University of the Philippines National Institute for Science & Mathematics Education
Development 2000. Sourcebook on Practical Work for Teachers: High school biology (Vol. 2).
Q.C.
DepEd. (2009). Biology Science and Technology Textbook for second year, Book Media Press, Inc.

DRAFT

Electronic Sources
http://www.karenmayes.com/pages/dna . pdf

March

http://www.wikidoc.org/index.php/Autosomal

LRMDS
Project EASE Module
APEX

31,
2014
recessive

26

DNA Model Template

2014
Figure 7 Basic Subunits of DNA
Reference:
DNA Paper Model Activity

http://www.karenmayes.com/pages/dna.pdf
27

DRAFT
March 31, 2014

28

UNIT 1
Module
3

Suggested Time Allotment: 4 to 5 hrs

Biodiversity and Evolution

Learning Module No._______ Number of Sessions (Time Allotment)____________


Overview

Causes of Species Extinction


In Grade 8, you learned about the concept of species, classification of organisms
using the hierarchical taxonomic system and the advantage of high biodiversity in
maintaining the stability of an ecosystem. In Grade 9, you will explain the importance of

biodiversity,

DRAFT

findouthowchangesintheenvironment may

affect species extinction and relate species extinction to the failure of populations of
organisms to adapt to abrupt changes in the environment.

In any ecosystem, organisms need a balanced environment. A balanced


ecosystem is one in which all living and nonliving things are interacting successfully.
Ifanypartoftheecosystemisdisturbed,31,otherpartswill also2014bedisturbed.
March
What happens to a community when its species diversity is reduced? Does

loss of biodiversity affect an ecosystems ability to sustain the species that remain or
to perform certain functions that may contribute to the needs of that ecosystem? This
module will help you find answers to these questions.
In this module, you are expected to:
1. Relate species extinction to the failure of populations of organisms to adapt to
abrupt changes in the environment,

Explain the importance of biological diversity.

Find out how changes in the environment can affect species extinction.

Distinguish environmental changes that may result in the loss of the


species.

2. Make a multimedia presentation of a timeline of extinction of representative


microorganisms, plants, and animals

Key Questions:

What causes species extinction?


How can changes in the environment affect the continued survival of the
species?

Now read carefully the questions and give your best answer. These will help
your teacher determine the knowledge you have for this topic.
Pre-Assessment:
Taking Animals for Profit

Introduced species

Hunting and Trapping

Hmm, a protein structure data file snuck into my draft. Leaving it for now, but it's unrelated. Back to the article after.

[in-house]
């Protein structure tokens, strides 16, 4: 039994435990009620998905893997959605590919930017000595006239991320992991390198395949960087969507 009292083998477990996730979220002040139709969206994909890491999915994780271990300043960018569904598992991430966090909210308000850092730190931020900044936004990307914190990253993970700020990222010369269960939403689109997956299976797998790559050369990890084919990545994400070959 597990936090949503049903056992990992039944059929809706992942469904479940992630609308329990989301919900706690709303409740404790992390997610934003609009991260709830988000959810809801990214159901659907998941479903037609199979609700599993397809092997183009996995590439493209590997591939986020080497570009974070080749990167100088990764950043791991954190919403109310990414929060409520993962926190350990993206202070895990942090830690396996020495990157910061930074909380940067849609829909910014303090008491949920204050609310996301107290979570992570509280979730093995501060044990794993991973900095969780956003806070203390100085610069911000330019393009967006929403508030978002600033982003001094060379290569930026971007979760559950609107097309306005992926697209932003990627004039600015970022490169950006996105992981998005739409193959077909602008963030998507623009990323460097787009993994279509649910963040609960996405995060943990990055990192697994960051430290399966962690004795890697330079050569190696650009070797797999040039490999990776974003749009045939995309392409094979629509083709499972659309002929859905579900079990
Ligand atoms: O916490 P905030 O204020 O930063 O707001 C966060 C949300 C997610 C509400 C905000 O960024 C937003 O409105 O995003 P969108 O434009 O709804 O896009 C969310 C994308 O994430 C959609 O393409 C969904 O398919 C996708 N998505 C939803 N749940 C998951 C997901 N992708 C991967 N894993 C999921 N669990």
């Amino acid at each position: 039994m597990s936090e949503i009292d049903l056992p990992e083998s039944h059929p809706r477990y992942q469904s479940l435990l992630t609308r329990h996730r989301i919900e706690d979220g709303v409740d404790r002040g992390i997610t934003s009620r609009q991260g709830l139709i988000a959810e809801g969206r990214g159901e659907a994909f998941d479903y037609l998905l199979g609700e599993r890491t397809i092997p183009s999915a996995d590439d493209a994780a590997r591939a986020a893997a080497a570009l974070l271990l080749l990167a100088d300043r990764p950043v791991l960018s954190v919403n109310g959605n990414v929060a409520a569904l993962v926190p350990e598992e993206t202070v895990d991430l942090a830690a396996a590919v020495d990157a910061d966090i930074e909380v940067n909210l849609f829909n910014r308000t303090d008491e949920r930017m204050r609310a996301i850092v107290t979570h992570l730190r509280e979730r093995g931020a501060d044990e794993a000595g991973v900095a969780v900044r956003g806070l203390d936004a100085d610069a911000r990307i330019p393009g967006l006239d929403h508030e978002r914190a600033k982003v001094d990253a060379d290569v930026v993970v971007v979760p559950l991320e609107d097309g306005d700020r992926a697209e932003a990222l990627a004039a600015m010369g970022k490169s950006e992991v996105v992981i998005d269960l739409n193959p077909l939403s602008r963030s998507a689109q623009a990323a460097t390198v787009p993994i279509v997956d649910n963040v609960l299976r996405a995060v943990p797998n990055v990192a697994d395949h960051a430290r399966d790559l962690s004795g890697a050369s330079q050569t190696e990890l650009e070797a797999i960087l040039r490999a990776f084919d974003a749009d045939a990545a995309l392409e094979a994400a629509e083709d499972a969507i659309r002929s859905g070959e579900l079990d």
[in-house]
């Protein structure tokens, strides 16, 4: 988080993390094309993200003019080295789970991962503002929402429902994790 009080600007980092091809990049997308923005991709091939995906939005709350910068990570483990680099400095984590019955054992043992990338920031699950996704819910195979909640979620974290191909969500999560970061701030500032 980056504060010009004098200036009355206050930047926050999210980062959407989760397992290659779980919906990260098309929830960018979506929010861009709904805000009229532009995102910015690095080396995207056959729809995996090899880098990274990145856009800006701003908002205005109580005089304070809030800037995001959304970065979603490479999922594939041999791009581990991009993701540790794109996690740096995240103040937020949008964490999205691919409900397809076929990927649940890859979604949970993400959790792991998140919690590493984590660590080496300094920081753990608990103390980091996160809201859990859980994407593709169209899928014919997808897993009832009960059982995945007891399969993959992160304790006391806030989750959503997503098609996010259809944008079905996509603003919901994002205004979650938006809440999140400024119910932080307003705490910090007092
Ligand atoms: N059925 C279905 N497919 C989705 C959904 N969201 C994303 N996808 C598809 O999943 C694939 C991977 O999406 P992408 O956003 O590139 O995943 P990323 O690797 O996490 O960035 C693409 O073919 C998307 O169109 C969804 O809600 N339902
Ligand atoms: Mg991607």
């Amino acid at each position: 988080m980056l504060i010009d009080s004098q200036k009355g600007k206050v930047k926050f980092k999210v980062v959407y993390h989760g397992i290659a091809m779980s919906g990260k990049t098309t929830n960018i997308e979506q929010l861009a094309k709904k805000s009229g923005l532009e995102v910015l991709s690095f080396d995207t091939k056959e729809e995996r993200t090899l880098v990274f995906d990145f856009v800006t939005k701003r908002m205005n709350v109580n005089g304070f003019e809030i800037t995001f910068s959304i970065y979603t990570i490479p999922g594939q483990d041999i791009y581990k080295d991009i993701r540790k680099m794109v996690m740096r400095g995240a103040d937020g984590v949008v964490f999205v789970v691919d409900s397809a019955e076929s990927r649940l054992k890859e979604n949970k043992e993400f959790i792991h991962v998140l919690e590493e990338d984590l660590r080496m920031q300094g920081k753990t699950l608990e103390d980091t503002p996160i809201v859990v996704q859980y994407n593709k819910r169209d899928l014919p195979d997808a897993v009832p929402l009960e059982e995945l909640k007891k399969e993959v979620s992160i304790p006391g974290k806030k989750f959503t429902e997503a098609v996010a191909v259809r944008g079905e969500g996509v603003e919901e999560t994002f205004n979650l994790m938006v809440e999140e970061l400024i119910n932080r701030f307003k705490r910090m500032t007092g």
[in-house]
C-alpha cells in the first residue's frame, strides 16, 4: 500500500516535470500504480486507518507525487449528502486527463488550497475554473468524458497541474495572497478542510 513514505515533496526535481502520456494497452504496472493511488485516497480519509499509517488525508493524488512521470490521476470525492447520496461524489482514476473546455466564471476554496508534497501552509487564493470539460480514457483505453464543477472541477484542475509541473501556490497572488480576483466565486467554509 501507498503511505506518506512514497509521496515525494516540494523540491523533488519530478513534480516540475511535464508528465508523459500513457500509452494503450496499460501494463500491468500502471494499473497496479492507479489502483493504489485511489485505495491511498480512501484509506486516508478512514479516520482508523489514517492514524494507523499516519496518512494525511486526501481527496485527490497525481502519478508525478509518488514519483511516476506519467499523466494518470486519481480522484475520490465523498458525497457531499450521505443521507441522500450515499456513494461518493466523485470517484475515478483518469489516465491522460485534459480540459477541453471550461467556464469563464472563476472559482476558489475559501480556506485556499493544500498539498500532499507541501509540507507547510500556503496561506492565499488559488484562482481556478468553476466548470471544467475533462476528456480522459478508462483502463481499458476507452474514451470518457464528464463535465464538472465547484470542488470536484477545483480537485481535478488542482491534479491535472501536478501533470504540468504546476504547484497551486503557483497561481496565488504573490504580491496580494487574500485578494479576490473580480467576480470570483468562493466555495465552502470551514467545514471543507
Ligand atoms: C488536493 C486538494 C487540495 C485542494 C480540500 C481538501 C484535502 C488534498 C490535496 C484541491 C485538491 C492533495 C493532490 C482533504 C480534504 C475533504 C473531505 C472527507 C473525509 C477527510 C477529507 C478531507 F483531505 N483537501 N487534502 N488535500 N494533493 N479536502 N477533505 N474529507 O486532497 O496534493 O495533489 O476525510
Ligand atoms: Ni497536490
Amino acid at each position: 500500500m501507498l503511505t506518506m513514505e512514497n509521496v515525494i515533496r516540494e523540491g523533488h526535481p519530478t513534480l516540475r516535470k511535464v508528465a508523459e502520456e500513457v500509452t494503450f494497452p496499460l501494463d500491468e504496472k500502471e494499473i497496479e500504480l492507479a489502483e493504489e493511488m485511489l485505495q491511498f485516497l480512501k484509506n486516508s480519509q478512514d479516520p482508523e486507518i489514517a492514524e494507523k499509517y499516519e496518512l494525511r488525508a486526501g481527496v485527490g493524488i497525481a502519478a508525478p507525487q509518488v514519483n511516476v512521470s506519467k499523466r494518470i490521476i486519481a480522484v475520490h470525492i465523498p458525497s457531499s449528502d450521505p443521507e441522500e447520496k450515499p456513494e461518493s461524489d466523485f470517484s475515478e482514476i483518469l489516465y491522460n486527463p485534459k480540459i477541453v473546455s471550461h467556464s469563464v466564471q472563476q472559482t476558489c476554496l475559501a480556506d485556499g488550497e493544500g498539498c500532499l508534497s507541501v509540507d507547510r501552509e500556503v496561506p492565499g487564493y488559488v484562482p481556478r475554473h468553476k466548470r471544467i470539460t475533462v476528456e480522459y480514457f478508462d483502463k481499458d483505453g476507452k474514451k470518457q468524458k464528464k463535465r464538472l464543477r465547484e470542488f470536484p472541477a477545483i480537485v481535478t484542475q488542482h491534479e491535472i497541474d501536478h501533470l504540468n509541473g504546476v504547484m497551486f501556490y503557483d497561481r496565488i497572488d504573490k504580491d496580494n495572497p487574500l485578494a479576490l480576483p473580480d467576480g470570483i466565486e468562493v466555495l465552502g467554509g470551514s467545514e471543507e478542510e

Destruction of habitat

Overharvesting

Pollution

A. Photo Quiz: The words in the box are some of the causes of species

DRAFT

extinction
.Lookatthepicturesbelowandidentify
which cause of extinction matches each group of pictures.

2014
1.

2.

3.

DRAFT
March
2014
4.

5.

B. The map below shows the population distribution of fish, water bugs, frogs
and water lily plants in a pond.

Key:

= fish

= frogs

= water bug

= water lily

1. Which species has the largest


population in the community?

DRAFT

___________________________

____________________________
2. What factors might influence a
change in the population?_________________

March 31, 2014

Different parts of the ecosystem interact with one another. Changes to one part
affect other parts. When all the members of a species die, that species place in the
ecosystem is gone forever. In this module you will study the various threats that are
considered causes of the loss of biodiversity.

DRAFT
March

Figure1TubbatahaReef

31,

Figure2Coconut

2014

Plantation

Study Figures 1 and 2. Picture yourself swimming and diving in Tubbataha Reef
Marine Park, where very high densities of marine species are found. What
organisms are in Figure 1? How many different kinds of organisms do you think you
will see? Now, imagine yourself standing in a coconut plantation. Which species do
you think dominates this area? The Tubbataha Reef Marine Park has many
populations. You can see hundreds of different species of organisms, whereas in a
coconut plantation, only one species dominates. A population is a group of living
things within a certain area that are all of the same species.
Several different populations may be found in a community. A population of
one kind may affect a population of another kind within the community. A jungle has
a greater amount of biological diversity, or biodiversity, than a cornfield. Biodiversity
refers to the variety of life in the area. In a jungle community, some populations, such
as ants, fungi, and ferns, can be very large in number. Other populations such as
5

tigers and snakes have fewer members. Why do you think population sizes vary
among organisms?
Now work on the activity to find out the amount of biodiversity and species
distribution in a community.

Activity 1

Index of Diversity

Objective:

Measure species distribution using mathematical way of expressing the


amount of biodiversity and species distribution in a community.

Materials:
Pen
Paper
Procedure:

DRAFT

1. This is an outdoor activity. Go to the area designated by your teacher.


2.Recordthenumberofdifferent31,speciesoftrees present2014inthearea.(Itisnot
Marchnecessary
to know their names, just make sure that they differ by species.)

Record this number in your data table.


DATA TABLE
Number of species
Number of runs
Number of trees

3. Go to the designated area again. This time, make a list of the trees by
assigning each a number as you walk by it.
4. Place an X under Tree 1 on your list. If tree 2 is the same species as Tree 1,
mark another X under Tree 1. Continue to mark an X under the trees as long
as the species is the same as the previous one.